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This book sets the scene for the reinterpretations and explorations of the ways William Shakespeare and his contemporaries worked mythological material on their looms. In Ovid, each text leaves a trace in the others, introducing an enriching leaven that expands the text. Reading Holinshed's efforts to place Samothes or Brutus on England's family tree, one feels sorry for those chroniclers who had to reconcile a variety of founding tales and defend mutable causes. Founding myths need a renowned ancestor; warlike feats; identification with a territory, continuity, purity of blood; and someone to tell the story: fame must be recorded by pen if it is to survive marble monuments. The book discusses the Trojan matter of King John, which powerfully structures and textures the scenes of the siege of Angiers and, more specifically, the tragic fates of Constance and Arthur. It also considers some metamorphoses of Shakespeare and Ovid. The book reiterates imaginative association, influence, historically diachronic descent study, as evidenced in that kind of critical work that finds in a keyword an attractive pretext for projecting an author's particular interest or, a critic's. Yves Peyré's work opens perspectives on post-Shakespeare reworkings and Shakespearian myths that were also explored during the ESRA conference and inspired a separate collection of essays, Mythologising Shakespeare: A European Perspective.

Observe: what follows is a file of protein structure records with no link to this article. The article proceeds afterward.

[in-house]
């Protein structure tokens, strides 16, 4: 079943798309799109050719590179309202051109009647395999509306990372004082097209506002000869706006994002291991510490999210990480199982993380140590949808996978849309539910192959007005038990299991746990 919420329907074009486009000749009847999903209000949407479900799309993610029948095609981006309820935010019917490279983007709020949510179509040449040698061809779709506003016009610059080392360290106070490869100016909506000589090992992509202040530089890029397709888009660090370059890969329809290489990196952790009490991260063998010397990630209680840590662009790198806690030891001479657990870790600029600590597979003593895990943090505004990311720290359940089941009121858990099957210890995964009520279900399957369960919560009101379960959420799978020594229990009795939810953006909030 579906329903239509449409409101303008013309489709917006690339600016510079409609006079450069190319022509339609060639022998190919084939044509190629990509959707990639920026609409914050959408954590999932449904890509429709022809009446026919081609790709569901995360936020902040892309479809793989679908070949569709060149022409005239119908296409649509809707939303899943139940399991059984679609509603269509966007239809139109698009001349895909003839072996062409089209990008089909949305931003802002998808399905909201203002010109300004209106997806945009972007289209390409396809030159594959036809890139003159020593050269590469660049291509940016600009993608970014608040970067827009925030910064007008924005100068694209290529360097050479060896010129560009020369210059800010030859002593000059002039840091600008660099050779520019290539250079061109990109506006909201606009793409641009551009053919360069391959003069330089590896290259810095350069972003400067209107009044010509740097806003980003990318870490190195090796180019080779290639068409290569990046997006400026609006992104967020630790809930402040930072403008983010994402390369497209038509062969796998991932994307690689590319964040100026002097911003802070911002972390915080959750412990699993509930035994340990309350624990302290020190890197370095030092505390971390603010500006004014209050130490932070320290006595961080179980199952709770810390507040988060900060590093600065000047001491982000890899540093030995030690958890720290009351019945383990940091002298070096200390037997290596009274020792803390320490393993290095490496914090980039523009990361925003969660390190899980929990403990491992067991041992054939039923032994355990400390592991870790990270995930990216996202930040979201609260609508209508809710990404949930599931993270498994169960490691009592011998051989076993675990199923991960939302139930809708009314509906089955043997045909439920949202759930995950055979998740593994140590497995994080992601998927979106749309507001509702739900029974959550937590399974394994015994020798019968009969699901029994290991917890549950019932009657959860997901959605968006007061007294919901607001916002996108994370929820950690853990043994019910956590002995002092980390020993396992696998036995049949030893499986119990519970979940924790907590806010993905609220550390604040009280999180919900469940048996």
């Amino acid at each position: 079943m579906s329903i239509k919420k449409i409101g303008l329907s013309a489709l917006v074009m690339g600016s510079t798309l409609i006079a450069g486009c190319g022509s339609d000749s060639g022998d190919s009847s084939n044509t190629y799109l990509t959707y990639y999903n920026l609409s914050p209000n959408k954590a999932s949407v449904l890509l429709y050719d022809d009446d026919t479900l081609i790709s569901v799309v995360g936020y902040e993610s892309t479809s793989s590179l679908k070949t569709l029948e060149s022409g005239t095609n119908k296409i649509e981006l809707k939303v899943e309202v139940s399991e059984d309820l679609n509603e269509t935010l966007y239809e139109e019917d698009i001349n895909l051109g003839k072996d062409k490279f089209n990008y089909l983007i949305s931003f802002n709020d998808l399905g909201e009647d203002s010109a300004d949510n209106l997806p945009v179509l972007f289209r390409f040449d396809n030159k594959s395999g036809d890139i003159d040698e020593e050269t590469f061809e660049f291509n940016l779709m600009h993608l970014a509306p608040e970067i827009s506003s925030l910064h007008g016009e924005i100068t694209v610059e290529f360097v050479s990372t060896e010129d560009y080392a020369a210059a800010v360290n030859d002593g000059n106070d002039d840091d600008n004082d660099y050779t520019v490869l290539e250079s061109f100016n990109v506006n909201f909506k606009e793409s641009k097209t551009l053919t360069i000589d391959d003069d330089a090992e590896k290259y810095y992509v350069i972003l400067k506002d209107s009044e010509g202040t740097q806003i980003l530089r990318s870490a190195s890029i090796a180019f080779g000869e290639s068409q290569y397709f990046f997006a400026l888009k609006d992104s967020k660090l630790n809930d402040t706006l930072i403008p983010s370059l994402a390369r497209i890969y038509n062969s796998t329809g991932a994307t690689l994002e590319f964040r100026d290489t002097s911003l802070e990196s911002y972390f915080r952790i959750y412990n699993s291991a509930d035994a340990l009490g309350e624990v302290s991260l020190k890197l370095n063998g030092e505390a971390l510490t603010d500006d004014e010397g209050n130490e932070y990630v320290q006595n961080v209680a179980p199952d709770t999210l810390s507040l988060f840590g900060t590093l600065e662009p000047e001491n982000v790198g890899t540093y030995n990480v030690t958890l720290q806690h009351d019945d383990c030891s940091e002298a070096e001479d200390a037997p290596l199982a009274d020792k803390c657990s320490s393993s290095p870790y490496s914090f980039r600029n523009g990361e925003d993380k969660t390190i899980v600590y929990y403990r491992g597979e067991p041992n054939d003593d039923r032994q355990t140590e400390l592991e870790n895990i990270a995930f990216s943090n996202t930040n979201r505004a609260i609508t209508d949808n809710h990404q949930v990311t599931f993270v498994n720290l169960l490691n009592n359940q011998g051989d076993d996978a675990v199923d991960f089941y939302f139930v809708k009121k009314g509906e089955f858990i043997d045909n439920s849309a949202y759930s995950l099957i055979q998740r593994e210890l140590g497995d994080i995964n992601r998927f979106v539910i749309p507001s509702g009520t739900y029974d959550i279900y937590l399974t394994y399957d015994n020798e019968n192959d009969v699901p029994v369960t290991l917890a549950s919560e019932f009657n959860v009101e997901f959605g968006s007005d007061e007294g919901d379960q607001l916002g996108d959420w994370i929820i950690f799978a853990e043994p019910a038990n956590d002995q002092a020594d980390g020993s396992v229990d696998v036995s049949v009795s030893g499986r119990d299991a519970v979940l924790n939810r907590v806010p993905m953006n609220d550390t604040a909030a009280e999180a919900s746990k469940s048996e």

Tales of origins in medieval and early modern France and England
Dominique Goy- Blanquet

Reading Holinshed’s efforts to place Samothes or Brutus on England’s family tree, or Nicole Gilles’s juggling with Paris the Trojan and the renaming of Lutèce, one feels sorry for those chroniclers who had to reconcile a variety of founding tales and defend mutable causes. The historian Marc Bloch recommends caution with the word ‘origin’: ‘In popular usage, an origin is a

in Interweaving myths in Shakespeare and his contemporaries
Samuel K. Cohn, Jr

parts of Languedoc well into the fifteenth century. I begin the presentation of documents on the Tuchins at their end in 1384 with the only chronicle description of them that I have foundtales from the cantor of Saint-Denis of their brutality, especially against churchmen [61] . On the other hand, the social dynamics of this movement, the web of personal rivalries, masculine bravado and insults

in Popular protest in late-medieval Europe